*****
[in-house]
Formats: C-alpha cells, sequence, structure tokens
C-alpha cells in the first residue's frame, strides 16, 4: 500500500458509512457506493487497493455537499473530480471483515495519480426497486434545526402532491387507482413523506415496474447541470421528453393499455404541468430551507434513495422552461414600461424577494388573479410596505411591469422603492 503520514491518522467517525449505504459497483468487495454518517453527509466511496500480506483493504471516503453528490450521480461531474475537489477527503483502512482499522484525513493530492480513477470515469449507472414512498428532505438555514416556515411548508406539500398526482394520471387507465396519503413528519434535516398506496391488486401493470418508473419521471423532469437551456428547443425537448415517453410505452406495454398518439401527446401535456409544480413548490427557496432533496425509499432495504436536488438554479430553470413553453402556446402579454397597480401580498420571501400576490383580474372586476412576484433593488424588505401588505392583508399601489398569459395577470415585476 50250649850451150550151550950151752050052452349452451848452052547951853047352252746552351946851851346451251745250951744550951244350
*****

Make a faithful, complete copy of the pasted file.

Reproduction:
[in-house]
Formats: C-alpha cells, sequence, structure tokens
C-alpha cells in the first residue's frame, strides 16, 4: 500500500458509512457506493487497493455537499473530480471483515495519480426497486434545526402532491387507482413523506415496474447541470421528453393499455404541468430551507434513495422552461414600461424577494388573479410596505411591469422603492 503520514491518522467517525449505504459497483468487495454518517453527509466511496500480506483493504471516503453528490450521480461531474475537489477527503483502512482499522484525513493530492480513477470515469449507472414512498428532505438555514416556515411548508406539500398526482394520471387507465396519503413528519434535516398506496391488486401493470418508473419521471423532469437551456428547443425537448415517453410505452406495454398518439401527446401535456409544480413548490427557496432533496425509499432495504436536488438554479430553470413553453402556446402579454397597480401580498420571501400576490383580474372586476412576484433593488424588505401588505392583508399601489398569459395577470415585476 50250649850451150550151550950151752050052452349452451848452052547951853047352252746552351946851851346451251745250951744550951244350